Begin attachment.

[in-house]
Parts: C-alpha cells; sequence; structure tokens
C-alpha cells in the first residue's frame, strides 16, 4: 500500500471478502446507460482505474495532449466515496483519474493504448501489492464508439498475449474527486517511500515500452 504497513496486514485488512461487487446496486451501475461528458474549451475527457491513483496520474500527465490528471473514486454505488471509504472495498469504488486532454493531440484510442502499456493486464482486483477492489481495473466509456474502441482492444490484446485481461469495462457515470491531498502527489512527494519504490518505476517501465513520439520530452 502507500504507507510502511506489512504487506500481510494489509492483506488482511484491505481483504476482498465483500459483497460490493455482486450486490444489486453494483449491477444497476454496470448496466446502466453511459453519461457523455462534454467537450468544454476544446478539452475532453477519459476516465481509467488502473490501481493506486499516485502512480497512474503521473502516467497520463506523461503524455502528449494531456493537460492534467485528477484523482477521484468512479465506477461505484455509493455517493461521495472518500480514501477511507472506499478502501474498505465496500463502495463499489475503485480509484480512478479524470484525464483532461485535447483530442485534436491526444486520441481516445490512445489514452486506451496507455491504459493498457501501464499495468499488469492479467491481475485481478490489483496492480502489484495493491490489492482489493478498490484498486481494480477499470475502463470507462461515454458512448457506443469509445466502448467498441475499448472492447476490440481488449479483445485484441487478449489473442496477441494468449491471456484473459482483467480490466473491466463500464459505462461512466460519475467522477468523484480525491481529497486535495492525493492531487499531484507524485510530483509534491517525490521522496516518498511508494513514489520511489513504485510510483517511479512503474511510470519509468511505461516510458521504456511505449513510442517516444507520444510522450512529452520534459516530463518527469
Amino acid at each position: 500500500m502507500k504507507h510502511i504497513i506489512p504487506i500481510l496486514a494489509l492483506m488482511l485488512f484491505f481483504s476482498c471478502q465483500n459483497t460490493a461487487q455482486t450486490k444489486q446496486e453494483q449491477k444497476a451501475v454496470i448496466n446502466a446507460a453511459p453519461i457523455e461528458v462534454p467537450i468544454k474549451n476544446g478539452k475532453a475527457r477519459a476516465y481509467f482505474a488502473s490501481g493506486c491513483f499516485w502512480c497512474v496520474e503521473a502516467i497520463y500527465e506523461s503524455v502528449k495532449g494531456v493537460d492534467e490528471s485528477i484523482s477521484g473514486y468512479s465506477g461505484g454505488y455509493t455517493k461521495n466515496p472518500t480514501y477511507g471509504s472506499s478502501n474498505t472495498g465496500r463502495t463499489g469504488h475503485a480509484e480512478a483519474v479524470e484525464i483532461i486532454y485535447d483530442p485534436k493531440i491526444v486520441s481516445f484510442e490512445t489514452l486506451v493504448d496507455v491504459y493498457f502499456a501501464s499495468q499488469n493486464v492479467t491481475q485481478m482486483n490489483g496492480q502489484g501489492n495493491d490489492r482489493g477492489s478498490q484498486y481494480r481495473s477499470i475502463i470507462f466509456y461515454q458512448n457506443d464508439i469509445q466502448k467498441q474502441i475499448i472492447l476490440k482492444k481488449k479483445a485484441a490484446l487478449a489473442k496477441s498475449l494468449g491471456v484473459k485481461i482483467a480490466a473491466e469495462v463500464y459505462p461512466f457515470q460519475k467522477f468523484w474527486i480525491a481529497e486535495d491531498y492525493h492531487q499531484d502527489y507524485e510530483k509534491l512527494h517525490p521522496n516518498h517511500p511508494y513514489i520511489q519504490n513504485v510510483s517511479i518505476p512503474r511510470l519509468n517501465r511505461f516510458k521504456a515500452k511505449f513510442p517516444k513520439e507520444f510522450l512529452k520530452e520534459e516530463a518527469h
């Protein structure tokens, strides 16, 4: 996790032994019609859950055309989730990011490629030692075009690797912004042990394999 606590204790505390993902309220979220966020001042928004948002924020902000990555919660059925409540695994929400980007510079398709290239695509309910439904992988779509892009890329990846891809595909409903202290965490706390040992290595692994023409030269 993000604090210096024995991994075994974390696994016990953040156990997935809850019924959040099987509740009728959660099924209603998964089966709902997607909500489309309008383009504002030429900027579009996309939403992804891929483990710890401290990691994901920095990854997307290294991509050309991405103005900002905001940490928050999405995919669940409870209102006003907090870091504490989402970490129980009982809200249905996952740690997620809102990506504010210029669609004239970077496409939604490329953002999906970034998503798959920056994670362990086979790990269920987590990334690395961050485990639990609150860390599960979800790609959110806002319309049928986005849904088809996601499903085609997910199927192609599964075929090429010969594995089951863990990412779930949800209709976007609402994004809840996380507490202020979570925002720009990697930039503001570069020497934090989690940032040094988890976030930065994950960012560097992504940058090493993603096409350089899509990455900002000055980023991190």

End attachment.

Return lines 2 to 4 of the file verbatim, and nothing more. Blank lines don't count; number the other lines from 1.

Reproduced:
Parts: C-alpha cells; sequence; structure tokens
C-alpha cells in the first residue's frame, strides 16, 4: 500500500471478502446507460482505474495532449466515496483519474493504448501489492464508439498475449474527486517511500515500452 504497513496486514485488512461487487446496486451501475461528458474549451475527457491513483496520474500527465490528471473514486454505488471509504472495498469504488486532454493531440484510442502499456493486464482486483477492489481495473466509456474502441482492444490484446485481461469495462457515470491531498502527489512527494519504490518505476517501465513520439520530452 502507500504507507510502511506489512504487506500481510494489509492483506488482511484491505481483504476482498465483500459483497460490493455482486450486490444489486453494483449491477444497476454496470448496466446502466453511459453519461457523455462534454467537450468544454476544446478539452475532453477519459476516465481509467488502473490501481493506486499516485502512480497512474503521473502516467497520463506523461503524455502528449494531456493537460492534467485528477484523482477521484468512479465506477461505484455509493455517493461521495472518500480514501477511507472506499478502501474498505465496500463502495463499489475503485480509484480512478479524470484525464483532461485535447483530442485534436491526444486520441481516445490512445489514452486506451496507455491504459493498457501501464499495468499488469492479467491481475485481478490489483496492480502489484495493491490489492482489493478498490484498486481494480477499470475502463470507462461515454458512448457506443469509445466502448467498441475499448472492447476490440481488449479483445485484441487478449489473442496477441494468449491471456484473459482483467480490466473491466463500464459505462461512466460519475467522477468523484480525491481529497486535495492525493492531487499531484507524485510530483509534491517525490521522496516518498511508494513514489520511489513504485510510483517511479512503474511510470519509468511505461516510458521504456511505449513510442517516444507520444510522450512529452520534459516530463518527469
Amino acid at each position: 500500500m502507500k504507507h510502511i504497513i506489512p504487506i500481510l496486514a494489509l492483506m488482511l485488512f484491505f481483504s476482498c471478502q465483500n459483497t460490493a461487487q455482486t450486490k444489486q446496486e453494483q449491477k444497476a451501475v454496470i448496466n446502466a446507460a453511459p453519461i457523455e461528458v462534454p467537450i468544454k474549451n476544446g478539452k475532453a475527457r477519459a476516465y481509467f482505474a488502473s490501481g493506486c491513483f499516485w502512480c497512474v496520474e503521473a502516467i497520463y500527465e506523461s503524455v502528449k495532449g494531456v493537460d492534467e490528471s485528477i484523482s477521484g473514486y468512479s465506477g461505484g454505488y455509493t455517493k461521495n466515496p472518500t480514501y477511507g471509504s472506499s478502501n474498505t472495498g465496500r463502495t463499489g469504488h475503485a480509484e480512478a483519474v479524470e484525464i483532461i486532454y485535447d483530442p485534436k493531440i491526444v486520441s481516445f484510442e490512445t489514452l486506451v493504448d496507455v491504459y493498457f502499456a501501464s499495468q499488469n493486464v492479467t491481475q485481478m482486483n490489483g496492480q502489484g501489492n495493491d490489492r482489493g477492489s478498490q484498486y481494480r481495473s477499470i475502463i470507462f466509456y461515454q458512448n457506443d464508439i469509445q466502448k467498441q474502441i475499448i472492447l476490440k482492444k481488449k479483445a485484441a490484446l487478449a489473442k496477441s498475449l494468449g491471456v484473459k485481461i482483467a480490466a473491466e469495462v463500464y459505462p461512466f457515470q460519475k467522477f468523484w474527486i480525491a481529497e486535495d491531498y492525493h492531487q499531484d502527489y507524485e510530483k509534491l512527494h517525490p521522496n516518498h517511500p511508494y513514489i520511489q519504490n513504485v510510483s517511479i518505476p512503474r511510470l519509468n517501465r511505461f516510458k521504456a515500452k511505449f513510442p517516444k513520439e507520444f510522450l512529452k520530452e520534459e516530463a518527469h